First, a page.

PHOENIX — Cochise County lost a larger percentage of its population last year than any other county in the country, new figures from the U.S. Census Bureau show.
The new report, being released today, also found that Maricopa County had the second-highest actual growth rate last year of any county in the United States, adding 68,800 residents. Only Harris County, Texas, where Houston is located, did better, with its population up by almost 83,000.
Pima County, meanwhile, saw a small percentage increase in its population last year compared with the previous year.
The report also showed that if it weren’t for new people moving to Arizona in 2013, some counties would be losing population.
The Census Bureau said there were more people who died last year in four Arizona counties than were born there. Mohave County had a net “natural loss” of 731 residents last year, with Yavapai County not far behind with deaths exceeding births by 726.
Gila County had 148 more residents die than were born there. And tiny La Paz County nearly broke even with a net loss of 52.
Meanwhile, Cochise County’s 1.7 percent population decline — and net loss of 2,262 residents — was not due to natural losses, with births still exceeding deaths there by 465.
Instead, the county shed more than 2,700 residents who the Census Bureau reports decided to move elsewhere, whether another county, another state — or out of the country.
The “why” behind that appears to be related to Fort Huachuca.
“We were fighting two wars,” said Robert Carreira, director of the Center for Economic Research at Cochise College. Most significant, he said, that involved a lot of people working for private defense contractors, many of them former military personnel who found ways to make a lot more on the outside.
“As we’ve wound down these wars, we don’t have as much of a need for these defense contractors,” Carreira said. “So those jobs go away.”
But that’s not all.
“As fewer active military are deployed, you don’t need the civil servants anymore,” he said.
That migration, both domestic and international, played a key role beyond Cochise County in who is living in Arizona, and where.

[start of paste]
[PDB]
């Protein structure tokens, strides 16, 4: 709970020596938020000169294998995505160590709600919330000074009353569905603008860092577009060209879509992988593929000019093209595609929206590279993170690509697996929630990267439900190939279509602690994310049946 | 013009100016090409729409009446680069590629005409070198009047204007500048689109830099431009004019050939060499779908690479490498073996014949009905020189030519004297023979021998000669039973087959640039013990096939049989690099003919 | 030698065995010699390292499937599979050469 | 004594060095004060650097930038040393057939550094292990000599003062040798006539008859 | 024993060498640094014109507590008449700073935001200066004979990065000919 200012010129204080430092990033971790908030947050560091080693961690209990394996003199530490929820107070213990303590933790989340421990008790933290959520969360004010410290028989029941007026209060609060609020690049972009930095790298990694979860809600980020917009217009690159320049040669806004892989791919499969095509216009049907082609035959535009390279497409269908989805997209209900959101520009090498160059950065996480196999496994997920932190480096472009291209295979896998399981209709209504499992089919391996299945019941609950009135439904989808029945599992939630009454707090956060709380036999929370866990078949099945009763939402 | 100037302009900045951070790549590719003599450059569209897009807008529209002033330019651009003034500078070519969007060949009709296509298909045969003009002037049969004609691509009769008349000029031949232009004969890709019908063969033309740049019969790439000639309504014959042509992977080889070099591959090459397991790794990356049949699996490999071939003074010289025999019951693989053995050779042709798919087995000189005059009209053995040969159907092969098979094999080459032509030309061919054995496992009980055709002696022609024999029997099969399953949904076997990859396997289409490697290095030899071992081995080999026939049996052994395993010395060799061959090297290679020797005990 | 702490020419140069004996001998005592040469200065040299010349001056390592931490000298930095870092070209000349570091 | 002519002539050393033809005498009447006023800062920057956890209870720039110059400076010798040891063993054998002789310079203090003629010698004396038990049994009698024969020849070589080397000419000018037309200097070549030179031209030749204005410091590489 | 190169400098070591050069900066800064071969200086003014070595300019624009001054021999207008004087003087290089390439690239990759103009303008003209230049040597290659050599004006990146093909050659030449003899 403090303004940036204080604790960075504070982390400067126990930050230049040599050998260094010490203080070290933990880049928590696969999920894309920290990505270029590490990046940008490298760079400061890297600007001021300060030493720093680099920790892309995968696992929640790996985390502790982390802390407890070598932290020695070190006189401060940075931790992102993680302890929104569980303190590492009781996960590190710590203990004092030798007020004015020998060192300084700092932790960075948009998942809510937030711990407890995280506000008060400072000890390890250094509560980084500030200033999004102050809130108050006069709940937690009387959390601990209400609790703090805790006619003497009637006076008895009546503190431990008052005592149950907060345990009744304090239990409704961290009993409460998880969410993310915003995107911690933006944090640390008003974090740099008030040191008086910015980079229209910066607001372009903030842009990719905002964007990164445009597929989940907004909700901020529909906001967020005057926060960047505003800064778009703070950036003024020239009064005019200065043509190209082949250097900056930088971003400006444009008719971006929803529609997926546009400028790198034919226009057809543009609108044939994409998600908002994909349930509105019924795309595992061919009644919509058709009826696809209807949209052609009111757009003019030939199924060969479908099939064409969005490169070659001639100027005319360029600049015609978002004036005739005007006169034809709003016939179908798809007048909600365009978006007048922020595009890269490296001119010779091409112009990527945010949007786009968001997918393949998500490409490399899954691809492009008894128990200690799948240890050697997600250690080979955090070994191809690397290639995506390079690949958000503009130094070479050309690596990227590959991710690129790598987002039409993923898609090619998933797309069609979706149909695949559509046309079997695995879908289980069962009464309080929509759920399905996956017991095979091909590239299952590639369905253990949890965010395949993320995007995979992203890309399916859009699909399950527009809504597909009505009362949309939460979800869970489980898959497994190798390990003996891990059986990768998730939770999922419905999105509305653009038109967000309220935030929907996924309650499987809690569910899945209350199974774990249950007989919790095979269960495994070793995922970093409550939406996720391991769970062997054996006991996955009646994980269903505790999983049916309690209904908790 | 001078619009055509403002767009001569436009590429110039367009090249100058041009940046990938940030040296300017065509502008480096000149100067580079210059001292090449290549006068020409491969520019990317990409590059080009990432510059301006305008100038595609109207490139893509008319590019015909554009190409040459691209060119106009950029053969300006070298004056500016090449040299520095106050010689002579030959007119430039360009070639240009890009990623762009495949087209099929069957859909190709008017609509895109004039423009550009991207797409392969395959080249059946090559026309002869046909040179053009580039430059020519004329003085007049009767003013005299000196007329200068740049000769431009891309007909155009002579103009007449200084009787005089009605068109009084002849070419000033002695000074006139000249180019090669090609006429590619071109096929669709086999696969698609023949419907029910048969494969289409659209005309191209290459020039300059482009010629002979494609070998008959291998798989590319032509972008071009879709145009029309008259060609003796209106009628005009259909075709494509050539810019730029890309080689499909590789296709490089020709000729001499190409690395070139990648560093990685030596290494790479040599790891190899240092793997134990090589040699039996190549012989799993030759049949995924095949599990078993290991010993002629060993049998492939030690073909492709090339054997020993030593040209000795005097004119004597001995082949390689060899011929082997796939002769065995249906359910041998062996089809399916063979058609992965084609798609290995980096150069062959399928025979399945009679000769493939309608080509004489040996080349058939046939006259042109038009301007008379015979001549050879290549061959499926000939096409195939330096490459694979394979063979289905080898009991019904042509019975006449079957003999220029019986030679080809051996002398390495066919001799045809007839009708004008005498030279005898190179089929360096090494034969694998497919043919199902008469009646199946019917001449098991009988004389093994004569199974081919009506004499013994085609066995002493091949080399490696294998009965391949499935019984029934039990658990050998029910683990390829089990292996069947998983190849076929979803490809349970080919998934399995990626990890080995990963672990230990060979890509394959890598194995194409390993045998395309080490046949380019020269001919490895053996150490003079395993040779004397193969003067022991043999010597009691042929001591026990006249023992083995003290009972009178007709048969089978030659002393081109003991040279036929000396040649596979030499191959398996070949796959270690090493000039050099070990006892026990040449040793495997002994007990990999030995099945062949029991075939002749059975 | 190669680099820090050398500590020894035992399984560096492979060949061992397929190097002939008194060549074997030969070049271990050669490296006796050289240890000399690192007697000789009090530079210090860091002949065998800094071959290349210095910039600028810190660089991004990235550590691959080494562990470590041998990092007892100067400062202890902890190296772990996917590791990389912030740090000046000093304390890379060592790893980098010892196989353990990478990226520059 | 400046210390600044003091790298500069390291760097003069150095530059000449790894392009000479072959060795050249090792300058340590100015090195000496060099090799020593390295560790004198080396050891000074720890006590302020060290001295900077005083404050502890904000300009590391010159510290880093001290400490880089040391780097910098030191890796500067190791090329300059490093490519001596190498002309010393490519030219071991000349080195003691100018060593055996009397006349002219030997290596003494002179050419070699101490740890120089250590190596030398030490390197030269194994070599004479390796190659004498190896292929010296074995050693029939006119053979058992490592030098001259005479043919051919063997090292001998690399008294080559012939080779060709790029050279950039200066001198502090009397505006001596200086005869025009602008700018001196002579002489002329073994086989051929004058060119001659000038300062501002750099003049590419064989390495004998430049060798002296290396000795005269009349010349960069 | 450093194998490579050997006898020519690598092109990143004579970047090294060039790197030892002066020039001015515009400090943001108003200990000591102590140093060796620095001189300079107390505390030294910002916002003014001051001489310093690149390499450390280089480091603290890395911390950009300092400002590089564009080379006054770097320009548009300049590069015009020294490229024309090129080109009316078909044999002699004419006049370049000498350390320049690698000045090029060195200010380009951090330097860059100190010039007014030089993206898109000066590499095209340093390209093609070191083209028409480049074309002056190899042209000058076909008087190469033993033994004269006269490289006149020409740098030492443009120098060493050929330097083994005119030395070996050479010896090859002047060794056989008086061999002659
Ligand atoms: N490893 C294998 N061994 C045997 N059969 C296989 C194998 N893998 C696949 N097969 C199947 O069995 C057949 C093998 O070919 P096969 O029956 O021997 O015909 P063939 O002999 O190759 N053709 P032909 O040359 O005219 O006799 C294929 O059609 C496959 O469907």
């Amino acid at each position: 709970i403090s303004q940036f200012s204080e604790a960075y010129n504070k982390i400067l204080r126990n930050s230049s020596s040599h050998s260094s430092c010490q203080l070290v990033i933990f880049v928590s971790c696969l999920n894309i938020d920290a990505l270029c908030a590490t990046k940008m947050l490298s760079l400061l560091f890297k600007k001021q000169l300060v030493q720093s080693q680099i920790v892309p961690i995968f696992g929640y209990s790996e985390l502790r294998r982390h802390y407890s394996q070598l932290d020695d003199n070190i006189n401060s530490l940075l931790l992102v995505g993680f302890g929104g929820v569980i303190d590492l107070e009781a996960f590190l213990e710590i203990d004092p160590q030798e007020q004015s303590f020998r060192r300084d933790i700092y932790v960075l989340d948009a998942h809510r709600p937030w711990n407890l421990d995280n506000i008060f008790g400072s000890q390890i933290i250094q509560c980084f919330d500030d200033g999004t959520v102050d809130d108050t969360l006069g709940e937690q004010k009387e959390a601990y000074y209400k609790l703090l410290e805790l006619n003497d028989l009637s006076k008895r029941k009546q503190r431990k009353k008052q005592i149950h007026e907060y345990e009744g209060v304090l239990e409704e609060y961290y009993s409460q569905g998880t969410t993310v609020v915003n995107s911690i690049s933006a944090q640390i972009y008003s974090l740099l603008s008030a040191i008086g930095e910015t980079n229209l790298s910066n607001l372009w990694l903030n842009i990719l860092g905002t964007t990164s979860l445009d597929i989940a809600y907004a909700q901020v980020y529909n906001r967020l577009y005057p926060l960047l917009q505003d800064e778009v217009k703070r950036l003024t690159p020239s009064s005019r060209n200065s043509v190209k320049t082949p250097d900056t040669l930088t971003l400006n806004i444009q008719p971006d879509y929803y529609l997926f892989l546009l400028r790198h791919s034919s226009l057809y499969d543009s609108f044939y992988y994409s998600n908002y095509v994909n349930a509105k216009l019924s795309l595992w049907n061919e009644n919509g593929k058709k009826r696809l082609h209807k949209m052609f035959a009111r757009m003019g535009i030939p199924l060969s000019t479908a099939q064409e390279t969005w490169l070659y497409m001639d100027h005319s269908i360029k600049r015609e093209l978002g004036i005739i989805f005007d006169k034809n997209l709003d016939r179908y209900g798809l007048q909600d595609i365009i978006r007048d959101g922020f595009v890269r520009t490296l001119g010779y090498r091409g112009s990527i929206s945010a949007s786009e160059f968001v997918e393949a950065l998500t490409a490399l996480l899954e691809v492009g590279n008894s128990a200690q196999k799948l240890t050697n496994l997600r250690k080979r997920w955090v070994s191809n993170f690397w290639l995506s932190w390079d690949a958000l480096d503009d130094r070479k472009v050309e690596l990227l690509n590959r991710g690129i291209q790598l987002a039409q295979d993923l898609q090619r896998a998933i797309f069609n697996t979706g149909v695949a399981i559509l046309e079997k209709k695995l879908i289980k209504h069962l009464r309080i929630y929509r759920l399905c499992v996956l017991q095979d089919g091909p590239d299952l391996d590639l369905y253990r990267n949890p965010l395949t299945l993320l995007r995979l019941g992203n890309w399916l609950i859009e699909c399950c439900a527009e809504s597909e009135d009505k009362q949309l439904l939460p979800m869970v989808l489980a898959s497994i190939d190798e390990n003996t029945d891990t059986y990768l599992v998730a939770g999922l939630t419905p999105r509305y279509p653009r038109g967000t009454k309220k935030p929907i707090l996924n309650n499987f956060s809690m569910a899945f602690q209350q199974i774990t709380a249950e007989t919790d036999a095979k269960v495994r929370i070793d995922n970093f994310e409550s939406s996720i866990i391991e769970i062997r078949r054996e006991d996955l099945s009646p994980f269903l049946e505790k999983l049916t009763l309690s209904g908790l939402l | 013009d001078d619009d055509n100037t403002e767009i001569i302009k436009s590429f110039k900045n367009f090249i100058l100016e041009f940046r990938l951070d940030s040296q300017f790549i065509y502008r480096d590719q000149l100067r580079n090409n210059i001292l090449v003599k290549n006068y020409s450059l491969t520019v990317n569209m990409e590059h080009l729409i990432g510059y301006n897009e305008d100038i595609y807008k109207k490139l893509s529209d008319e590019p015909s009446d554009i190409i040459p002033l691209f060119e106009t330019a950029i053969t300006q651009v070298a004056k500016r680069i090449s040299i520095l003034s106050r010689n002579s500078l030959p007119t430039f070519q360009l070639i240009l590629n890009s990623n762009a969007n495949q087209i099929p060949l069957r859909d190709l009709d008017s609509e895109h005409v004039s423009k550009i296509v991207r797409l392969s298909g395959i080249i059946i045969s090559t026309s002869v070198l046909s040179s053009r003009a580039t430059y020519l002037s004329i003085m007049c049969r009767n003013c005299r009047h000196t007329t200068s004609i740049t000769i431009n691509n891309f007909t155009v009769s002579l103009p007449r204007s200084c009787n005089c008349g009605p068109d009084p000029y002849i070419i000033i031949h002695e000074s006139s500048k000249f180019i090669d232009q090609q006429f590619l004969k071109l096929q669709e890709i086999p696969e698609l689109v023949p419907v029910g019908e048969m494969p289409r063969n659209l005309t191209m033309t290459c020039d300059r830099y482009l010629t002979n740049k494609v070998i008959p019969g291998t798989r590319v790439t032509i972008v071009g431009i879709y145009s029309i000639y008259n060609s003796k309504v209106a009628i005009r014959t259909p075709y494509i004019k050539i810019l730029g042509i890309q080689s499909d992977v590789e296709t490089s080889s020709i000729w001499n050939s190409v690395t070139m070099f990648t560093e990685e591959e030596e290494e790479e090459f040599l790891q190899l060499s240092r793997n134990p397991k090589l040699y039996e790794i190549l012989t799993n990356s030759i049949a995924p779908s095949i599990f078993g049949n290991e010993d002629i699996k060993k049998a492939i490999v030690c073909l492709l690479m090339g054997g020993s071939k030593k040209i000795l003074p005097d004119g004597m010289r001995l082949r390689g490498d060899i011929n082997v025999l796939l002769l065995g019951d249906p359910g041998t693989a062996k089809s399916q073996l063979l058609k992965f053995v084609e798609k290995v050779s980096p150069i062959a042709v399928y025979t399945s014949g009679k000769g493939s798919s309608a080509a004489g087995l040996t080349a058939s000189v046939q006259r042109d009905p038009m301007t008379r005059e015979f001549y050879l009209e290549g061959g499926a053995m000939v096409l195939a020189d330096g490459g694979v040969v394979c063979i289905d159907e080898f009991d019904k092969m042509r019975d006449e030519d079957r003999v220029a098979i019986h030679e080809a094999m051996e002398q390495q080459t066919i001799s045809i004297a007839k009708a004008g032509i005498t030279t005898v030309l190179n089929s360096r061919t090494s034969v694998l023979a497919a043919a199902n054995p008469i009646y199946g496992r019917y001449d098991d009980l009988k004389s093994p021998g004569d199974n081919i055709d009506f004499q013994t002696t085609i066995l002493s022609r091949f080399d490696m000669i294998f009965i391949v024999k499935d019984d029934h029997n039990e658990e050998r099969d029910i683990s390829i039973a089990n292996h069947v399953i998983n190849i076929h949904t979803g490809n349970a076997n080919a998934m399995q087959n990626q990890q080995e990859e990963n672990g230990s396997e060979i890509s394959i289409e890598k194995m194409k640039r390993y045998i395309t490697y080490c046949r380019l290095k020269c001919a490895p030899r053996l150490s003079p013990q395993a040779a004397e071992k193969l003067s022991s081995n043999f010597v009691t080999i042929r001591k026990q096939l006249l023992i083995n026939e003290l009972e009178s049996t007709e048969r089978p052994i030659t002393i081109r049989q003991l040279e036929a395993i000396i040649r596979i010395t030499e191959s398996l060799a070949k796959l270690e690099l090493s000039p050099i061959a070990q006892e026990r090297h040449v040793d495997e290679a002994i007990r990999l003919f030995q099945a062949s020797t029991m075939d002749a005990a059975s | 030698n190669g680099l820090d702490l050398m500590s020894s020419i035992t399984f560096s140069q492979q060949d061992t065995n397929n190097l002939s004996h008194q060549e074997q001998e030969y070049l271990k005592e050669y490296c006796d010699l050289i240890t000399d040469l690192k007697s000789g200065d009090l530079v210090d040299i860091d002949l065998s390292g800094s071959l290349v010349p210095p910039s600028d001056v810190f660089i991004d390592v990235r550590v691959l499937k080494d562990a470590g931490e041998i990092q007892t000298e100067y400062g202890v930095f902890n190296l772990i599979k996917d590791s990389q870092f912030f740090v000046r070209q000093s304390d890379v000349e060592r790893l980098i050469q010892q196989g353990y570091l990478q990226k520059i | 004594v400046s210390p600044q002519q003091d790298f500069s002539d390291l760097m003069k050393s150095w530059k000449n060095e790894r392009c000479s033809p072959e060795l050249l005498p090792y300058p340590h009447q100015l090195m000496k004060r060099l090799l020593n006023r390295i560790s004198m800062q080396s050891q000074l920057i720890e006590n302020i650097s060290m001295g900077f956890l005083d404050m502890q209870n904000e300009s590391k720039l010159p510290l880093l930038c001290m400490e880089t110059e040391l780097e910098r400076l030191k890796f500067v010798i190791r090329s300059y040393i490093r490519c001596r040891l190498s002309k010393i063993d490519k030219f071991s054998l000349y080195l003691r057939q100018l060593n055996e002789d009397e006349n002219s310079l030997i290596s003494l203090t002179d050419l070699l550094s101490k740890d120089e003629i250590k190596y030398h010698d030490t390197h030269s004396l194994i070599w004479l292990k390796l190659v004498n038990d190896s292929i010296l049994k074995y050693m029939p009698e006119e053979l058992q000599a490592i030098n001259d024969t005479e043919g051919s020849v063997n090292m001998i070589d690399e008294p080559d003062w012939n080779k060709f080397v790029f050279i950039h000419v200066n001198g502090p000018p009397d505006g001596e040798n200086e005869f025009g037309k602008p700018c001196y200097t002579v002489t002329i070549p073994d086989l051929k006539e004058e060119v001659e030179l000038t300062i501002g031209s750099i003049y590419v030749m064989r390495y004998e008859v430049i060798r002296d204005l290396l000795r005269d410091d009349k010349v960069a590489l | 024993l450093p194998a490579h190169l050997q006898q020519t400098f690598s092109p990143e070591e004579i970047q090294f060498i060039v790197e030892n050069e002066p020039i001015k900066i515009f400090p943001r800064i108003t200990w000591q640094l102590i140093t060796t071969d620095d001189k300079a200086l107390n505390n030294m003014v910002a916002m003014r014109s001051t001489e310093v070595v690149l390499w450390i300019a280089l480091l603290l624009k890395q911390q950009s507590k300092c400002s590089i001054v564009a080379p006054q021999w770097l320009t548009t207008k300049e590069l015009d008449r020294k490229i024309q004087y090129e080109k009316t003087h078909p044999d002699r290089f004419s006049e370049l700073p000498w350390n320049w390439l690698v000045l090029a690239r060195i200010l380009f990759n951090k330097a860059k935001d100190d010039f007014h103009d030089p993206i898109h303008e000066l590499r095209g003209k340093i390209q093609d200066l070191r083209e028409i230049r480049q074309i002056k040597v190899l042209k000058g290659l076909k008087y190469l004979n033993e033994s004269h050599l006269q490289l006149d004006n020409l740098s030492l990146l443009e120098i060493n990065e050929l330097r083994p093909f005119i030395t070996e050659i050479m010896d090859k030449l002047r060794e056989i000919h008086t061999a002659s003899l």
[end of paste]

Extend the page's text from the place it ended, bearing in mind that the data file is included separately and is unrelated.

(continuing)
Perhaps most crucial is keeping the state’s graying counties from simply becoming a collection of ghost towns as their aging populations die off.
In Arizona, about 14.8 percent of all residents are 65 and older. By contrast, nearly a quarter of Mohave County residents fell into that category, with the figure slightly higher than that in Yavapai County.
Looking at it another way, those counties are far more gray.
Consider: The median age of a typical Arizonan is less than 37. Yet for Mohave County, the median age is 49. And it’s even higher in Yavapai County, at 51.
The state’s two largest counties are far younger, with a median age of just slightly more than 35 in Maricopa County and 38 in Pima County.
What kept these aging counties from shrinking — or shrinking more than they otherwise would as residents died off — was inflow from elsewhere.
Mohave County, for example, added 336 new residents from elsewhere. That helped keep the county’s net population loss to just 112.
And Yavapai County managed to grow by more than 2,600 as 3,200 people from elsewhere in Arizona or the rest of the country — and even 117 from other countries — chose to make it their home.
Santa Cruz County found itself in just the opposite situation.
The Census Bureau reported that 864 people moved out, including 47 who left the country entirely. But the county’s birthrate managed to at least partly mitigate that, keeping the total loss to 456 residents.
Overall, the Census Bureau figured that more than 26,000 people moved to Arizona last year from other states, with another close to 10,900 coming here from other countries.
That brought total growth in the state last year to 75,475, bringing the state’s population estimate to 6,626,624, a 1.2 percent year-over-year growth rate.